Vito Simplicio
Vito Simplicio was photographed by Victor Moreno playing his beloved Takamine guitar in the backyard of his Rancho El Dorado home. He has lived in Maricopa since 2012. Photo by Victor Moreno

For Vito Simplicio, music is a way to fight entropy.

Defined as the gradual decline into disorder, entropy is a part of aging. Mental faculties degrade. Bodies weaken.

But Simplicio, 75, a resident of Rancho El Dorado, fights the process with finger-picking gusto. The former clinical psychologist and retired sales executive is a self-described “amateur guitarist” who plays classical guitar.

A musician since he was 14, growing up in the South Bay area of Los Angeles, he played lead guitar for a well-known surf band in the early 1960s. Earlier this year, he self-published a CD of original compositions.

“Most people think I’m more like in my middle 60s,” he said. “I’ve always been that way, and so fighting entropy is a really big deal to me. It’s kind of what drives me. Even younger people sometimes, they stop learning, they stop growing. I’m going to keep going as long as I’m on this planet. I’m going to grow. I’m going to learn.

“And that’s what I’ve loved about the guitar. Even today I’m learning new pieces. I have all these songs that I’m learning, and I can remember them all because I practice them and play them.”


Simplicio’s adventures in music began in the late 1950s.

As a seventh grader, he was prodded into music by his father, an accomplished saxophonist who entertained diners at the family’s Italian restaurant in Redondo Beach, California. At his father’s urging, he tried to play his older sister’s accordion after she had given it up. But it was nearly as big as him. That led his father to suggest guitar. That sounded good to young Vito.

He had some early traditional lessons in reading music but found it boring. He wanted to quit. But his father tried a different tack, getting Vito with a guitar teacher who taught him how to play chords. Soon, he was strumming to his older brother’s drumming, backing up his father at the restaurant.

Vito Simplicio Bill Humphrey
Vito Simplicio plays guitar for The Revelairs while bandmate Bill Humphrey looks on during a 1961 performance at Live Oak Park in Manhattan Beach, California. He joined the surf band at 15 while growing up in neighboring Redondo Beach. Photo courtesy of Bill Humphrey

He developed a repertoire and was invited to audition for The Revelairs, a surf band, as lead guitarist. Just 15, he was more talented than their lead guitarist, who was sick with mononucleosis with big gigs coming up, but it was no slam dunk.

“When I was growing up in the ‘60s there were basically two types of kids: surfers and hodads,” he recalled. “Anybody from Southern California is going to know what that means. A hodad is not a surfer. He doesn’t have the parted hair. He doesn’t have that whole surfer look. He looks more like a greaser, like John Travolta in ‘Grease.’”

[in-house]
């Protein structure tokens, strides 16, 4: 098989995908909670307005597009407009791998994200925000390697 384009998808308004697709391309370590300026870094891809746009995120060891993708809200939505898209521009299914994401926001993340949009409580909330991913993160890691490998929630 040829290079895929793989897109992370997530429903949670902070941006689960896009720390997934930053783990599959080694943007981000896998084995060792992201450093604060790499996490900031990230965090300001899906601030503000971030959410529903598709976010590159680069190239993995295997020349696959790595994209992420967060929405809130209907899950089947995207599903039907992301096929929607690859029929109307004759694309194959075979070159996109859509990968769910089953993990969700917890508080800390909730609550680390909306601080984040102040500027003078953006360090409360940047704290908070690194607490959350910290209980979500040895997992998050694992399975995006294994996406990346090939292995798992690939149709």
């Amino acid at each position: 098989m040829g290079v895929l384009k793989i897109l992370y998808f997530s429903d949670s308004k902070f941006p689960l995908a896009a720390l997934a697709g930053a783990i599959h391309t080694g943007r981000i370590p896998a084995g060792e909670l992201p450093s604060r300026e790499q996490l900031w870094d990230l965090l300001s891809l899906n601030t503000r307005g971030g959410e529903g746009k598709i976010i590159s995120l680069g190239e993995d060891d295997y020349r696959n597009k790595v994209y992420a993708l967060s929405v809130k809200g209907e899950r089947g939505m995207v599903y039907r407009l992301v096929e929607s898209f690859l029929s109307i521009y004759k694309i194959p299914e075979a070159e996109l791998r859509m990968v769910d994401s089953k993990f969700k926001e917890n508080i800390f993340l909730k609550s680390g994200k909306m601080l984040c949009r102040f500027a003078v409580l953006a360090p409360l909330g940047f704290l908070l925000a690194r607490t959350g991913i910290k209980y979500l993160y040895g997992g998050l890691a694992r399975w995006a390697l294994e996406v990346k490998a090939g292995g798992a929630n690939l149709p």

“I didn’t consider myself a hodad,” he said. “I wasn’t a surfer. I was just Vito.”

Despite his pompadour — and the concerns about a lack of surfer cred — he was invited to join the band and played with them for several years.

Linda Barbour, who attended high school with Simplicio, remembers him as a “very sweet guy. I always liked him. He had a great sense of humor.”

In 1965 the band broke up and he joined the Army a year later, losing interest in the guitar for years.

Vito Simplicio Revelairs
The Revelairs, with Vito Simplicio at bottom right, pose for a photo by the beach. The instrumental surf band played all the major Southern California dance venues, released a single and recorded eight songs. Photo courtesy of Vito Simplicio


As Simplicio got older and he was traveling with work, he picked up the guitar again, but the thought of putting together a band didn’t seem to make sense. Playing as a soloist — and not having to rely on other people — seemed more agreeable. In 1978, he took a six-month camping trip around the United States and thought he would use his time around the fire to teach himself how to finger-pick the guitar.

“I’m a pretty intense guy. I like to keep moving,” he recalled. “I was a little worried about traveling on my own and not having enough to do, so I thought this is a great opportunity to learn how to play, how to become a soloist.”

Before the trip, he said, he took three or four classical guitar lessons, using a steel-string acoustic guitar. After telling his instructor he was done with lessons, he said he wanted to get a good classical guitar.

“He and I went to a music store in Long Beach, California in 1977, and there were like 60 classical guitars on the wall and we went through every one of them,” he remembered. “We chose a Takamine guitar. Not an expensive guitar, it’s considered more like a student guitar. After Coral (his wife), that’s my next big lover.”

His Takamine has nylon strings, which create warmer, softer sound than metal strings. He has a couple of other guitars, but it remains his favorite. As a finger picker, he plucks a melody and at the same time plays bass with his thumb while using his middle fingers to play chords. Unlike a typical band, with a lead guitar player hitting single notes and somebody else playing rhythm, Simplicio does it all himself.

“If you listen to my music, none of it’s been redubbed,” he said. “That’s all me playing at one time.”